Home News Amnesty International hits ‘crimes against humanity’ in China’s Xinjiang region

Amnesty International hits ‘crimes against humanity’ in China’s Xinjiang region

The report says most people have stopped praying or showing any outward signs of observing Islam, including grooming, for fear of persecution

Human rights group Amnesty International presented new evidence this week to prove what it described as “crimes against humanity” in China’s Xinjiang Uyghur Autonomous Region.

In a report released on Thursday, June 10, the human rights group noted how predominantly Muslim ethnic minorities have been subjected to torture and maltreatment while in detention.

Millions of others have also reportedly faced harsh surveillance and persecution because of their religion, language, and culture.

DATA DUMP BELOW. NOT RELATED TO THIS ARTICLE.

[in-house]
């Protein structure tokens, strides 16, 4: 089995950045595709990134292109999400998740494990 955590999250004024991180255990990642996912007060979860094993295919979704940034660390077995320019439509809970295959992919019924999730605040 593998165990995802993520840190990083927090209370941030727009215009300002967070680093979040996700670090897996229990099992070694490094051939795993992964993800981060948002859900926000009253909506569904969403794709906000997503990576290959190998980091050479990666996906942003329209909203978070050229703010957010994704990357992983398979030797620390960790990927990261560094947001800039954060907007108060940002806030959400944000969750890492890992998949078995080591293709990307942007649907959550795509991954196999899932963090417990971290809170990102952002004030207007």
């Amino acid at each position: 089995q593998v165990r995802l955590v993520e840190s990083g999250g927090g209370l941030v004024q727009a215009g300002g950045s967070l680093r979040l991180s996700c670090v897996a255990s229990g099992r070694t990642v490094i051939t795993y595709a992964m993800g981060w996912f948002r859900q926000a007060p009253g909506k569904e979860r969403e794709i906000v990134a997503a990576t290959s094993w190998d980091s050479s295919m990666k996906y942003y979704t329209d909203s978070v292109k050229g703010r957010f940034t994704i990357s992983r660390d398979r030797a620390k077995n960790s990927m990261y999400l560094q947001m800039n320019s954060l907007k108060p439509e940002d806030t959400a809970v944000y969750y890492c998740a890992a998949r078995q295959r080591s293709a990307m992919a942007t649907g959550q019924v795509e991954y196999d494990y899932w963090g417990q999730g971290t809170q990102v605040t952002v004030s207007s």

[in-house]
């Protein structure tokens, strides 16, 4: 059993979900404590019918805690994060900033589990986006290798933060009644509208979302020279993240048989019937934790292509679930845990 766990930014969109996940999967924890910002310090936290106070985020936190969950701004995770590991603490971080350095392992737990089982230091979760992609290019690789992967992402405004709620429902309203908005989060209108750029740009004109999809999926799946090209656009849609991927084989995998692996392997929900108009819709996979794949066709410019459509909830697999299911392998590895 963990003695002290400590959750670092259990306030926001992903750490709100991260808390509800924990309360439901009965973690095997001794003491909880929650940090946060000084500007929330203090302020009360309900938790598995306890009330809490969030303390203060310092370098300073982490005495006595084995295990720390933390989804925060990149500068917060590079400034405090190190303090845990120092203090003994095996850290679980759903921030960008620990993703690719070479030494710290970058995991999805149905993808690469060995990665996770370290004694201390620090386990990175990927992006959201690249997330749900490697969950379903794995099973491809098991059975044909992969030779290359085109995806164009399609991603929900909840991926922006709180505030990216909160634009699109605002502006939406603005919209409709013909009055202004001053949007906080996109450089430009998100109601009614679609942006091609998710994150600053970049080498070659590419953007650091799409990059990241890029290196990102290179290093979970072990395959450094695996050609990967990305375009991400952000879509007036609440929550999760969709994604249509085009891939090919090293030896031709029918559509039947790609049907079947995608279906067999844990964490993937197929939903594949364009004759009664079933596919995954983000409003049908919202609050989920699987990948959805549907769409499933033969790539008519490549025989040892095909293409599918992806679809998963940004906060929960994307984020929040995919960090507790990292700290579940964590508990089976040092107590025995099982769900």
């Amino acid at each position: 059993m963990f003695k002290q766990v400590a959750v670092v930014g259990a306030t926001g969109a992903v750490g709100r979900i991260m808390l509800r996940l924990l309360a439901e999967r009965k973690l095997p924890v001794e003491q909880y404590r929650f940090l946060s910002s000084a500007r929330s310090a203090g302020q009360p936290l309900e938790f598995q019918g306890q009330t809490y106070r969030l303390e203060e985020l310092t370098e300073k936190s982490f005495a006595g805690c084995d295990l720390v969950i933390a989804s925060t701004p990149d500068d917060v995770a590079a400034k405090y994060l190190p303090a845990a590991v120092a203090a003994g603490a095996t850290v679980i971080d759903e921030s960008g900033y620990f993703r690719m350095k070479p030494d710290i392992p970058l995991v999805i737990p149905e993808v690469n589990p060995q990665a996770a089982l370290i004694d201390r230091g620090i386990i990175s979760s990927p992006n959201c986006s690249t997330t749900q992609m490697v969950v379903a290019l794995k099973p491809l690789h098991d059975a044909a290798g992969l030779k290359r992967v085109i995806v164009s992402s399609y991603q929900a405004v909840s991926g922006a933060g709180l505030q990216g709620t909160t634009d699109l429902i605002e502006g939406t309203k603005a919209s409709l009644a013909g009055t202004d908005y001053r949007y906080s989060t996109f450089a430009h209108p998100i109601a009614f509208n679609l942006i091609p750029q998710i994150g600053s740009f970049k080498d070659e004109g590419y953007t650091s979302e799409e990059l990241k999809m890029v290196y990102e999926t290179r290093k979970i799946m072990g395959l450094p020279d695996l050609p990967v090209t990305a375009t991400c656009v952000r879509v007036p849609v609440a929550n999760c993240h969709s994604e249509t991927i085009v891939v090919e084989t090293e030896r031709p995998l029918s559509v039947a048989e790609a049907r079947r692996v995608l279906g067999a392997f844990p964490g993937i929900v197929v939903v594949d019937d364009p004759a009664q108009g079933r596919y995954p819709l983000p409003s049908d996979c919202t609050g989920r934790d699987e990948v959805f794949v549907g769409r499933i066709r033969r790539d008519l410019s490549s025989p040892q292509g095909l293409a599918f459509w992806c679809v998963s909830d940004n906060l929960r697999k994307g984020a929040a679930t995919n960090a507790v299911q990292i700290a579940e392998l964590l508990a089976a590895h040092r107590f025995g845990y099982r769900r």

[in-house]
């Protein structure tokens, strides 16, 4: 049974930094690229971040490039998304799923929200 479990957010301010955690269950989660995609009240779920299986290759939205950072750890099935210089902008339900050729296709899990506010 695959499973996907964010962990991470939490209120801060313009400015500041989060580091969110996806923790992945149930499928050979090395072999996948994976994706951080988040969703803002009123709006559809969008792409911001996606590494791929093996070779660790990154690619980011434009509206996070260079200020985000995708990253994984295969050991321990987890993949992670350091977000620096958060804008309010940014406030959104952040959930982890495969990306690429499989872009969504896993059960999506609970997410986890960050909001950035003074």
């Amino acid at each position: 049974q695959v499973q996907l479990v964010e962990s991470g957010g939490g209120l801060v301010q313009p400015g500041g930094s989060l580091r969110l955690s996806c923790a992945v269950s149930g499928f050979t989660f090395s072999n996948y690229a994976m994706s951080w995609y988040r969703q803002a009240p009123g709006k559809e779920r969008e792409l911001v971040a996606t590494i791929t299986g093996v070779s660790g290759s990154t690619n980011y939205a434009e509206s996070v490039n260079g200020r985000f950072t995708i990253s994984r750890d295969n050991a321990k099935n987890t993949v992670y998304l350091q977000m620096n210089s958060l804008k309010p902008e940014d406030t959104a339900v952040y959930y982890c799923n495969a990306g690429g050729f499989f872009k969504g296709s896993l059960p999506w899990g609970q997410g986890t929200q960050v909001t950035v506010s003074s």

The 160-page report titled “Like We Were Enemies in a War’: China’s Mass Internment, Torture, and Persecution of Muslims in Xinjiang” documents how China conducted “widespread” and “systematic” abuses against Muslims in the region.

“The Chinese authorities have created a dystopian hellscape on a staggering scale in the Xinjiang Uyghur Autonomous Region,” said Agnès Callamard, Amnesty International’s secretary general.

“It should shock the conscience of humanity that massive numbers of people have been subjected to brainwashing, torture and other degrading treatment in internment camps, while millions more live in fear amid a vast surveillance apparatus,” she added.

Religious persecution

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Muslims are not free to practice their religion in Xinjiang, said the report.

Dozens of Muslim men and women told Amnesty International the regional Chinese authorities showed extraordinary hostility towards their Islamic faith.

Basic religious and cultural practices have been deemed “extremist” and used as grounds for detention.

As a result, most people have stopped praying or showing any outward signs of observing Islam. This extends to dress, grooming and even speech.